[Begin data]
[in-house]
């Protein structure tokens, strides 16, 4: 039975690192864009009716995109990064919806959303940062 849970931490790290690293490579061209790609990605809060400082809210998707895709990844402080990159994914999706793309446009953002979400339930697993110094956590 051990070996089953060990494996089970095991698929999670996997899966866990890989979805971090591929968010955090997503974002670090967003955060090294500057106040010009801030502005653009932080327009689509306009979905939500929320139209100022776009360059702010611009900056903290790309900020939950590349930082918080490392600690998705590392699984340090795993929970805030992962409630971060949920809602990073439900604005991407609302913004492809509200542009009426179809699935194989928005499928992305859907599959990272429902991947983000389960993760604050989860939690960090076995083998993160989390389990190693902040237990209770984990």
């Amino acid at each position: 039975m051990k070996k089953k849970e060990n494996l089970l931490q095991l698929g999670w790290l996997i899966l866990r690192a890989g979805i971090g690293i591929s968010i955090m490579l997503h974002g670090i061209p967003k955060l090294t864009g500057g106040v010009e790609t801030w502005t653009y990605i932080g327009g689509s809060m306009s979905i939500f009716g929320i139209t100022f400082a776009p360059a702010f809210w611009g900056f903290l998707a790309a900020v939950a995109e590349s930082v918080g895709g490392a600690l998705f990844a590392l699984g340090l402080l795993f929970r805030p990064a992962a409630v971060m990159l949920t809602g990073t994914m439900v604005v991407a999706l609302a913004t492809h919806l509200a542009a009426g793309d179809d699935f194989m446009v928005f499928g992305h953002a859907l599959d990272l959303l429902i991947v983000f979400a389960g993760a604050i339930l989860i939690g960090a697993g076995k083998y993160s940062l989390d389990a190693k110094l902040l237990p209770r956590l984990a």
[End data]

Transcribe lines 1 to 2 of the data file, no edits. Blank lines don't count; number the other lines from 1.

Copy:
[in-house]
């Protein structure tokens, strides 16, 4: 039975690192864009009716995109990064919806959303940062 849970931490790290690293490579061209790609990605809060400082809210998707895709990844402080990159994914999706793309446009953002979400339930697993110094956590 051990070996089953060990494996089970095991698929999670996997899966866990890989979805971090591929968010955090997503974002670090967003955060090294500057106040010009801030502005653009932080327009689509306009979905939500929320139209100022776009360059702010611009900056903290790309900020939950590349930082918080490392600690998705590392699984340090795993929970805030992962409630971060949920809602990073439900604005991407609302913004492809509200542009009426179809699935194989928005499928992305859907599959990272429902991947983000389960993760604050989860939690960090076995083998993160989390389990190693902040237990209770984990």